“For me, I enjoyed it. I tried to take that batting practice approach,’’ he said with a laugh. “It didn’t work.”
Access an issue
The initial thought here was that the Patriots made an unjust and exclusionary decision in limiting the media audience for owner Robert Kraft’s comments Monday regarding Aaron Hernandez to three outlets — the Globe, the Boston Herald, and ESPN Boston.
CSNNE’s Tom Curran belonged in that company, and the Providence Journal and Worcester Telegram, not to mention all the electronic media outlets, had a legitimate gripe about being left out. And they have made those gripes known to the Patriots.
But the Patriots’ reasoning — that the message is more important than the method, a press conference would have been chaotic, and that making Kraft available to just a single source such as an Associated Press reporter would have been unfair — makes some sense, particularly logistically.
Ultimately, the decision was made on short notice to invite the Globe and Herald because of their large local audiences and ESPN because of the national reach. And the news was embargoed so none of the three outlets would have a scoop.
It wasn’t a perfect way to handle an unprecedented situation. But it was fairer than some of the alternatives.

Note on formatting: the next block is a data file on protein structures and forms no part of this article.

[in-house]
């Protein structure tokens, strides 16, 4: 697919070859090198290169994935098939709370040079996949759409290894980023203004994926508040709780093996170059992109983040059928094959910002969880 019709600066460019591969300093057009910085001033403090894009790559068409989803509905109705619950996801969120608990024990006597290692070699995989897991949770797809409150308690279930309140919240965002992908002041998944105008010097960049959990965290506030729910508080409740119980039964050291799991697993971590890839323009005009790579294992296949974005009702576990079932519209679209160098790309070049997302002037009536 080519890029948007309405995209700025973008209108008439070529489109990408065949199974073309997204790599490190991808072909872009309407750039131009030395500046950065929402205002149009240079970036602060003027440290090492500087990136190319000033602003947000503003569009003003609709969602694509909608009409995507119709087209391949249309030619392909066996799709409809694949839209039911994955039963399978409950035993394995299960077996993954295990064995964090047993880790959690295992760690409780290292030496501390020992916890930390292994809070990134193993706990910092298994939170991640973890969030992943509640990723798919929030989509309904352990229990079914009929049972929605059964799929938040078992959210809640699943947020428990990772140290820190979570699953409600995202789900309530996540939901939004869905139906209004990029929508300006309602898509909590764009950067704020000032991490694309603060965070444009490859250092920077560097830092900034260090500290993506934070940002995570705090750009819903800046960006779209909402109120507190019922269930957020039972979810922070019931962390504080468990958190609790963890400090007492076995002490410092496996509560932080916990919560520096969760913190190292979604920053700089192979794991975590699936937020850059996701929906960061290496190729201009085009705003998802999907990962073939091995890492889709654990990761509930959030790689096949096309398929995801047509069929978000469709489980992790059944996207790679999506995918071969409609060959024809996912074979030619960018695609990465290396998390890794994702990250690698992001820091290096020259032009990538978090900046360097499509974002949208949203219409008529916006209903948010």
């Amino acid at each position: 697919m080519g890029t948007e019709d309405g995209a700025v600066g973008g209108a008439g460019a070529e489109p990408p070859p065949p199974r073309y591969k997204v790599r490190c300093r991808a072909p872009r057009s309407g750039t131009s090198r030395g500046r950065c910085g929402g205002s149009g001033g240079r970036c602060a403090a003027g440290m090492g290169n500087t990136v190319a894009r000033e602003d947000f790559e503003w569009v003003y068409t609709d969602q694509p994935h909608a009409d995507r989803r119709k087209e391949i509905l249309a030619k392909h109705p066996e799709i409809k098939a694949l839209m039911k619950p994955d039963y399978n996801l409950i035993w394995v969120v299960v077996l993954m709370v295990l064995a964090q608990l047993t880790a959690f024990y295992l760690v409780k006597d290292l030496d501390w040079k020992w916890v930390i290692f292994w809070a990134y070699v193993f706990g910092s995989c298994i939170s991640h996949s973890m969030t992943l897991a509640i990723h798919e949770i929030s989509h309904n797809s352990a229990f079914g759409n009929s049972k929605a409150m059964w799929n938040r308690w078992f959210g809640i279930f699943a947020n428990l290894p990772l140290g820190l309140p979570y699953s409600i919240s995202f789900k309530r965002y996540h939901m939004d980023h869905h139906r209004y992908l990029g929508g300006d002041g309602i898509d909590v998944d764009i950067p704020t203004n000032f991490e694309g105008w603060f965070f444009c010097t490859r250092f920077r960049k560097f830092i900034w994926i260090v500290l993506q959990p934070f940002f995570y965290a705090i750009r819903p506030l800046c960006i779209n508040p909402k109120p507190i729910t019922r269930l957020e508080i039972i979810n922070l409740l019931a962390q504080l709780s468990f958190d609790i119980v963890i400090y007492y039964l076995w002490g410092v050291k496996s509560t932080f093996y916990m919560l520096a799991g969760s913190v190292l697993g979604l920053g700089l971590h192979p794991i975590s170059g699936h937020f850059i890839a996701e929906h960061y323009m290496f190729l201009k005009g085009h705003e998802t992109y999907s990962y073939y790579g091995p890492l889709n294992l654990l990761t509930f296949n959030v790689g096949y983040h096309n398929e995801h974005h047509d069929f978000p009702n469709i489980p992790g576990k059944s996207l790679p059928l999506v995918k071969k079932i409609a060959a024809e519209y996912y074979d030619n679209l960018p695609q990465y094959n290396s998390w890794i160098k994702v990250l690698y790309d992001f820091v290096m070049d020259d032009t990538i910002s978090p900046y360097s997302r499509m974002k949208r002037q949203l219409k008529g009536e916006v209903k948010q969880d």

He will be missed
Brian Scalabrine, so excellent this past season as a part-time color analyst on Comcast SportsNet New England’s Celtics telecasts, decided to take the coaching route this week, joining Mark Jackson’s staff as an assistant with the Warriors.
Tough break for the network as well as Celtics fans.
Scalabrine was funny, candid, no-nonsense, and, as someone barely removed from the game as a player, incredibly plugged in.
He meshed well with Mike Gorman (then again, who doesn’t?), and the mutual you-get-this-game respect between Scalabrine and Tommy Heinsohn was palpable.
Scalabrine was shaping up to be the ideal successor to Heinsohn whenever he decides to retire. Now, it won’t be easy to find a successor to Scalabrine.
Herald branching out
The Herald is planning to launch an online radio station, though the timetable is uncertain according to industry sources. The plan is to broadcast four three-hour shows daily in the 9 a.m.-9 p.m. window. The sports program is expected to air from 3-6 p.m., and though nothing is official, expect WEEI expatriate Jon Meterparel and Jen Royle to co-host. The shows will also be broadcast via webcam . . . Speaking of Meterparel, he has taken over for Bob Socci as a radio voice of the Pawtucket Red Sox. Socci is leaving to prepare for his role as Gil Santos’s successor as the play-by-play voice of the Patriots on 98.5 The Sports Hub . . . Not hearing anything beyond whispers and wishful thinking regarding changes at WEEI after it was routed in the spring ratings period by The Sports Hub by a 10.2- to 5.5-share margin. But those who want to blame it all on program director Jason Wolfe are misguided. The institutional arrogance during their only-game-in-town glory days happened on his watch, but recent dubious decisions are well beyond his reach. This is Entercom’s problem and Entercom’s doing.